I’ve talked before about personal difficulties I have with flying and now I’m going to tell you about a few travel things that just make me furious. Polar Bear Airways, my own private (and totally imaginary) airline has a few more rules than other airlines. Do bear in mind I’m probably a more irrational, intolerant and bad-tempered person than you may have previously realised as I give you some of these rules.
- The Number One rule, no exceptions, is that anyone who has ever suffered from any form of motion sickness shall be banned from Polar Bear Airways. Anyone who’s eaten shellfish in the last forty-eight hours. Anyone hungover. Anyone who’s going to frighten an emetophobe, in short.
- No Trunkis. For the uninitiated, the Trunki is a small plastic suitcase with a face and ears, designed to be towed three feet behind an adult using a strap. The idea is that a small child can ride on the Trunki, therefore not getting bored or tired while traversing the airport. Fine. But I have never seen a child riding a Trunki and without a child on board, it suddenly becomes nothing more than a trip hazard. Worse, these things open lengthways and I can’t for the life of me see how you can get it open in a cramped plane to get at any of the things that child needs/wants on a plane. Owners of Trunkis would not be welcome on Polar Bear Airways.
- No suitcases on wheels. Fine for hold luggage but when they’re hand luggage, they’re just a hazard. I am so tired of falling over them because no one can ever carry them, they’re always trailing along three feet behind. Queues become four times longer, spaces become mere illusions and the idiots pulling them stop so suddenly at the top and bottom of stairs and escalators and the like that there’s no way to not crash into them, which suddenly becomes your fault.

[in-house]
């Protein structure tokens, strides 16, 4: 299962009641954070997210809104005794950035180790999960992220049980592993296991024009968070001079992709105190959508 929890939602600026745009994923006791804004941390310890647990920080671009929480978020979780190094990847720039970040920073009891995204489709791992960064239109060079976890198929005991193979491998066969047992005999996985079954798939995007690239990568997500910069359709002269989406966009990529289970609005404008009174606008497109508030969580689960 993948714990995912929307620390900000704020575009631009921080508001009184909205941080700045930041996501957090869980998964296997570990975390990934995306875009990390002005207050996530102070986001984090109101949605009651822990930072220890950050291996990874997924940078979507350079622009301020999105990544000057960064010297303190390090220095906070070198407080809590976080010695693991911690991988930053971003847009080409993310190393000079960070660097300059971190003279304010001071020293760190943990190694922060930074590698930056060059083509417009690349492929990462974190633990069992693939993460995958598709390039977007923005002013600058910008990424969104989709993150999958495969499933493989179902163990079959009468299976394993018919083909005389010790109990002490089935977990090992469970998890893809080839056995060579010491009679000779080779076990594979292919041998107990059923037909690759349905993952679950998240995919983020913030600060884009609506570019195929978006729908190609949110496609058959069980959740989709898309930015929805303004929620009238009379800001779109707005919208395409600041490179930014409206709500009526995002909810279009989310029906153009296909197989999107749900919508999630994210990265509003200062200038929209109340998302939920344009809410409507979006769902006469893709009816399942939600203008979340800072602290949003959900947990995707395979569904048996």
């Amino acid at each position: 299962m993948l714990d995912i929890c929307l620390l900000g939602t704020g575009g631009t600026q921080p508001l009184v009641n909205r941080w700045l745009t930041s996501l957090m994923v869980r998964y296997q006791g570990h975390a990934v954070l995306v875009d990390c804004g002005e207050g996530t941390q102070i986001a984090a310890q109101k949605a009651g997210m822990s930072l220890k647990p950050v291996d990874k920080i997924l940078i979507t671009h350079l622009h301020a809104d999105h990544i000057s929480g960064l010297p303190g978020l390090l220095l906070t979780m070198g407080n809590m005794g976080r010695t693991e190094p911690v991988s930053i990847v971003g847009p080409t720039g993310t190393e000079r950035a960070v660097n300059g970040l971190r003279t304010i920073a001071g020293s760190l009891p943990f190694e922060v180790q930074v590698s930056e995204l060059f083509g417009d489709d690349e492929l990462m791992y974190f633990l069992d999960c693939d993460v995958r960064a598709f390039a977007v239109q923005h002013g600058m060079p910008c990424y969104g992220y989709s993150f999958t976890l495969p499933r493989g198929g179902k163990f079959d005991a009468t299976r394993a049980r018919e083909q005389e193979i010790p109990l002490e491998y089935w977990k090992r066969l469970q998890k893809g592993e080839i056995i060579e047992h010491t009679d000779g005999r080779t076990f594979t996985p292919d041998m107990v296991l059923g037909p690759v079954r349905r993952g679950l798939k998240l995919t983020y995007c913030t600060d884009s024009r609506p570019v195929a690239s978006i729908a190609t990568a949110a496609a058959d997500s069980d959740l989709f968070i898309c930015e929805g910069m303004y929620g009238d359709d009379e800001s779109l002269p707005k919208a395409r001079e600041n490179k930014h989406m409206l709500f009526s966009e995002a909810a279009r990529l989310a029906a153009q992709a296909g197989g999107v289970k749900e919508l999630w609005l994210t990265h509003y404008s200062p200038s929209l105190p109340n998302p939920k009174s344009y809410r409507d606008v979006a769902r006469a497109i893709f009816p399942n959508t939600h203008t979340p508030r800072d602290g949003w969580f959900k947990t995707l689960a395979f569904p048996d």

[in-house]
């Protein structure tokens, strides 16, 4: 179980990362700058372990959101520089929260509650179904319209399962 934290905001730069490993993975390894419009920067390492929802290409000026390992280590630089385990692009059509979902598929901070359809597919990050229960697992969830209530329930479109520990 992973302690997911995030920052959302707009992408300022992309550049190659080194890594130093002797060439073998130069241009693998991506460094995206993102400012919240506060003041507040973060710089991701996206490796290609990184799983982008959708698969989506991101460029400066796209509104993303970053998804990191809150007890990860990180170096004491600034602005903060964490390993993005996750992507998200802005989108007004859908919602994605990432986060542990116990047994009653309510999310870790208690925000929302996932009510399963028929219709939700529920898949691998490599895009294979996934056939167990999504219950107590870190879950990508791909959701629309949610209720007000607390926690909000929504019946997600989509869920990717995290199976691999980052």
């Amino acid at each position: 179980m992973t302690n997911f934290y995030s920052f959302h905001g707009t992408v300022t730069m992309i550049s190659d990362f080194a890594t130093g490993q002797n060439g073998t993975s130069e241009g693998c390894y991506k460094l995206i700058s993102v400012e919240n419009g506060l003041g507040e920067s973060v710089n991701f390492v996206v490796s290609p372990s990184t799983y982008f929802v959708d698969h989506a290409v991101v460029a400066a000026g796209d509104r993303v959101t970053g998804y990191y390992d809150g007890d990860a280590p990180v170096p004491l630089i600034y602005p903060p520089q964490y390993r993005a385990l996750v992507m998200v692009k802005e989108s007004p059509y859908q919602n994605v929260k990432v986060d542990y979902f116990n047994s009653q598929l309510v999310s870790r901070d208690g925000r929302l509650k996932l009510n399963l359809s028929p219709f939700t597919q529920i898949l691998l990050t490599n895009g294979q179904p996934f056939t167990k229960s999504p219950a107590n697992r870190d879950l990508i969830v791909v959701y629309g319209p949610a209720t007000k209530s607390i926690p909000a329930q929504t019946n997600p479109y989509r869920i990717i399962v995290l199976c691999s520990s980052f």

- On the subject of hand luggage, if you’ve got so much hand luggage you need a trolley to get it across the airport, it’s not hand luggage.
- No alcohol. I don’t really drink – nothing against alcohol, I just don’t really like the taste and therefore see no point in drinking something that tastes nasty just for societal approval. But it takes on a different aura when it comes into contact with flights. People who drink at the airport, particularly, scare me because this emetophobe knows what follows excessive alcohol consumption. Also, there’s something about the following scenario that just makes me want to snap “Oh, grow up!” Someone of my acquaintance is considering going to Lapland, to stay in a wilderness lodge, to see the Northern Lights and go dog-sledding and so on. So far so idyllic. But the wilderness lodge must be attached to a big hotel because her husband couldn’t possibly go four days without a drink. Admittedly, I don’t know if it’s the need for alcohol that’s annoying me here or the concept of “wilderness experience + big hotel”. Anyway, no alcohol will be served on Polar Bear Airways and every passenger will be breath-tested before they board.